The moment assaulted me out of nowhere- spoiling a beautiful afternoon.
I hate it when this happens. It fills me with questions I can't answer and a profound sadness. For a while this moment was all my moments- spoiling all of life. But now this moment is just a random hint of wind, rushing by my face quickly- leaving only a sting on my face from the hit of cold air.
We were on the playground. Carter was running around in circles, grinding his feet into the mud as much as possible while still practically flying across the grass. Eli was tucked safely in my front carrier. His white hood framed his face perfectly as he stared up at me with his wide blue eyes and small red lips. I tried to capture the essence of his baby beauty in a picture, but couldn't get it quite right and satisfied myself with a sort-of picture and a mental snapshot- hoping I would never forget.
Her purple jacket wrapped around her. Her small hands peeked out from the sleeves. They looked cold. The wind whipped around us, so I pulled Eli even closer to me as I stared up at Addison.
It was in that moment that it happened.
The clear spring sky framed her face, matching her blue eyes. A curl blew from her shoulder onto rosy red cheeks. Her lips parted slightly. She tugged her cold hands into her long sleeves. She intently stared at me with a strange look on her face, and I felt like I could see into her soul.
"What was she supposed to be like?"
I stared at my beautiful daughter, capable of so many things, so beautiful, so talented. And yet- what was my daughter supposed to be like without Down syndrome? What would she be like as a normal 4 year old? Would life be easier if she was developmentally her age? Are we missing out on something? What should her personality really be like- without delays, without the medical label "mentally retarded"? What would my daughter be like- smart and fast?
I see the babies born the same year she was, and they are already in an entirely different league than she is. Carter at 2 1/2 has already passed her up in almost every area. Life with 3 young children often feels that much harder because my oldest really isn't getting "older" like a typical child would- still requiring much care.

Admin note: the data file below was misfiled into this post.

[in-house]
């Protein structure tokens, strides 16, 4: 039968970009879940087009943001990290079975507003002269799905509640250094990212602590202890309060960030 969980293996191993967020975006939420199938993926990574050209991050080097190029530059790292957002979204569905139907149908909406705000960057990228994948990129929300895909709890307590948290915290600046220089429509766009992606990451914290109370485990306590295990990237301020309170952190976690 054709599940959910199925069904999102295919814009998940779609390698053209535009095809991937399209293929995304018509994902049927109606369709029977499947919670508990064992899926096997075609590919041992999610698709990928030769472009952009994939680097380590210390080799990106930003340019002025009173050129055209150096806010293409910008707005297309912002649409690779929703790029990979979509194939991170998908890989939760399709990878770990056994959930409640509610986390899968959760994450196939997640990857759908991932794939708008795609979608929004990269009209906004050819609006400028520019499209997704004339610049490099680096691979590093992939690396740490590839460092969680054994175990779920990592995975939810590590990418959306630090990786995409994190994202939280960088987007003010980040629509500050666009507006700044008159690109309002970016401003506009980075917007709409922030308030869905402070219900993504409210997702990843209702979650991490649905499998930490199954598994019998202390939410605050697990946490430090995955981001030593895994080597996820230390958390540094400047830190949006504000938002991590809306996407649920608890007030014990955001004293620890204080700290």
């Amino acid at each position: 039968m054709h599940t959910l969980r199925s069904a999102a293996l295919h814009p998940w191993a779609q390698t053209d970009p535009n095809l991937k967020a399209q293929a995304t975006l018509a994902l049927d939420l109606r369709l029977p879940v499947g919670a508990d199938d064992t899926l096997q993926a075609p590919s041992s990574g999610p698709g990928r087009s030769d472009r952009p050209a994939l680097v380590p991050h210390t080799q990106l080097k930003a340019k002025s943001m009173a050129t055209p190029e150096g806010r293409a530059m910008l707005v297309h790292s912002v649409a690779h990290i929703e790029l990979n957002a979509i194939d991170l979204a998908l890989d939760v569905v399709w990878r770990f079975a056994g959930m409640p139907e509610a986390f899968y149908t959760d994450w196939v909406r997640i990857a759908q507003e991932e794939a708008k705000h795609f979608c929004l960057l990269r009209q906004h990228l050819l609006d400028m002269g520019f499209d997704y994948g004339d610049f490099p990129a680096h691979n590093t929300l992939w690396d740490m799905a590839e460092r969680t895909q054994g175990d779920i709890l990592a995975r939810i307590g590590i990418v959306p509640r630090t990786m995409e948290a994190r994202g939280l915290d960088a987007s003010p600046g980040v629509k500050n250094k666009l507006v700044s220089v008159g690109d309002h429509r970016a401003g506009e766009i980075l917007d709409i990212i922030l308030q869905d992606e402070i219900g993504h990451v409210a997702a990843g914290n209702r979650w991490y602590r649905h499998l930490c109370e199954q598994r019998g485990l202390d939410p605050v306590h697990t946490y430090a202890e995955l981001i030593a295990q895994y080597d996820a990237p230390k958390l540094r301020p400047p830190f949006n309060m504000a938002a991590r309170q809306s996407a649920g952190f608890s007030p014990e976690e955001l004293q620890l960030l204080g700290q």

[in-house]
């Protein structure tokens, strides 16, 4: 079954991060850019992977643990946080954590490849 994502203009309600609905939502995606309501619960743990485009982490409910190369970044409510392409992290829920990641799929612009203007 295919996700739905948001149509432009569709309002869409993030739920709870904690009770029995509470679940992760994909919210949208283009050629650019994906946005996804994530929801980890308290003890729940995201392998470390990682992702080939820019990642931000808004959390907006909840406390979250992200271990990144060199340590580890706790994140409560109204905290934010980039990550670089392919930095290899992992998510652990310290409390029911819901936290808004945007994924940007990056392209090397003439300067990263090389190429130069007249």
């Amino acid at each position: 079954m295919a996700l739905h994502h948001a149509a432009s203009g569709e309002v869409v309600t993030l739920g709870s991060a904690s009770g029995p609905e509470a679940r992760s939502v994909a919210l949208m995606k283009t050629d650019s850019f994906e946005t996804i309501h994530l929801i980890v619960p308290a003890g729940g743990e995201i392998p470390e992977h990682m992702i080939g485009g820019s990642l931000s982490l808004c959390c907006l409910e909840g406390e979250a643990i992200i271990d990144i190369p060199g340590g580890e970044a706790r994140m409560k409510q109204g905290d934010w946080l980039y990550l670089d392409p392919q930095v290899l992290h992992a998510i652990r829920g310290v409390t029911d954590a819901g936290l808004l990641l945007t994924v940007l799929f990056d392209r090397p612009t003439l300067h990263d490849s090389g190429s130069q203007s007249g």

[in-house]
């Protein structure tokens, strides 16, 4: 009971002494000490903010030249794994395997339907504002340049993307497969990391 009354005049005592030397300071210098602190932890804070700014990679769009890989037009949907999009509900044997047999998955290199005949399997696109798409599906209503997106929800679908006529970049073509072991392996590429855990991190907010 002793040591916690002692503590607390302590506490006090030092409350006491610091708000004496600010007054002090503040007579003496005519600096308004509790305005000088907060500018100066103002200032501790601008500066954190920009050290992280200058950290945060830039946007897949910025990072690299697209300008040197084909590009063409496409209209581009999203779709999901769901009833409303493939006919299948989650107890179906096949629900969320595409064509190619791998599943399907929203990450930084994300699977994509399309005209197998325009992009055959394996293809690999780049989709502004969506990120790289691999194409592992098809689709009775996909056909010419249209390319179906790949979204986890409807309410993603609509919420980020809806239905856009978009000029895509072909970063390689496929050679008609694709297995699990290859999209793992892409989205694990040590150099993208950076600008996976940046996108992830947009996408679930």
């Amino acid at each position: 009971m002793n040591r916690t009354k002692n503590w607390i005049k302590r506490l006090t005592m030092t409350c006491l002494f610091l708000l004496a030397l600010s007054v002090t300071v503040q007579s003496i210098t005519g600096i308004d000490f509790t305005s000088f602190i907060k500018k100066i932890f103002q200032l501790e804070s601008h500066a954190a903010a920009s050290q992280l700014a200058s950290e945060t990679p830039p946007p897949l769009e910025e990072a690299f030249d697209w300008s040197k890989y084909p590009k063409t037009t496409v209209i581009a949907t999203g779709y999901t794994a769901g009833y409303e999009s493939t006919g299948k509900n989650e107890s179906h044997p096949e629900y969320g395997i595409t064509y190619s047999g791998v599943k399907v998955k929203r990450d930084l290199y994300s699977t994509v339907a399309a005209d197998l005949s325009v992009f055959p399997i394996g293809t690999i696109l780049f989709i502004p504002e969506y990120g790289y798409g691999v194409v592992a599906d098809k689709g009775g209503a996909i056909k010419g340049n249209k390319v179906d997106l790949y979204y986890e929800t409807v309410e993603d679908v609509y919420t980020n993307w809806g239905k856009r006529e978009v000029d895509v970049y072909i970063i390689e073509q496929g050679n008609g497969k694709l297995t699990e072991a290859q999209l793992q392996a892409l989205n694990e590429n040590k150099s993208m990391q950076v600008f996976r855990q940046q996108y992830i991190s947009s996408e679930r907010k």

And in that moment- I let the questions pour in. I didn't stop them. I didn't try to answer them. I let myself have the moment. I needed it. I leaned into the sadness and let it take over- just for a moment.
She broke the moment first, her lips widening into a broad smile. The kind that brightens her face and a thirty mile radius around her. I smiled in return.
"Mommy." she beamed "Slide."
And with her smile I remembered- these questions don't question my daughter's intelligence or what I dreamed my daughter would be like. These questions question the very sovereignty of God. In reality the question "What was she supposed to be like?" is asking "Did God make His first mistake?" "Did He mess up when creating her?" "Did he create a 'normal' little girl, make an error, and then send the defect our way because we didn't deserve the whole package?"
When asked this way, it sounds ludicrous to me. I believe in a perfect Creator- one who makes no mistakes. I believe in a sovereign God who had this path planned out for our family long before we were even a family. I believe in the handiwork of my Savior who lovingly sent me the beautiful children that He wanted me to mother. I believe in a God who does not make mistakes. There is no such thing as a defect from God. I trust this God. And I know that the good He promised me was in that moment staring back at me with blue, almond shaped eyes- the complete package. The little girl who has always had an extra chromosome- even from the beginning of time. For there is no Addison without Down syndrome- God perfectly created her this way.
To ask "What was she supposed to be like?" can only be answered one way.
Beautiful, capable, talented, with Down syndrome and all that that means.
Sometimes my mind goes to dangerous places. But it always returns to this. And in returning, my mind is filled with thankfulness.
Thankful for this path. Thankful for His goodness. Thankful for Addison. Thankful for Down syndrome.
Because it truly isn't an "extra" that was tacked on in a judgement hall for parents who needed to be punished. It is an etching in a perfect design that was graciously matched with parents who desperately needed an Addison to love. Who desperately needed her perfectly created self in their lives. And what the world may see as "mental retardation" I now know as something so much more. It is a part of the beautiful gift of a specifically created life. A life that is different, yes- but a life that is no less important and no less deserving of complete acceptance that exactly who she is now is exactly how she was always meant to be.
As I smiled back at my daughter on the playground, these thoughts flashed through my mind and my smile widened. I asked her to take her glasses off her neck that she was wearing like a necklace because I knew she was going to go down that slide on her belly. She quickly took off the glasses and handed them to me. Loving the quickness of her response, I was also reminded of how smart and fast she is- in her own way.
Watching her, my heart swelled with love and pride for what an amazing person she is. She is a complete joy- a puzzle piece cut with curves and edges to perfectly match the "big sister" spot in our family's puzzle. I couldn't imagine life without her. Just like this.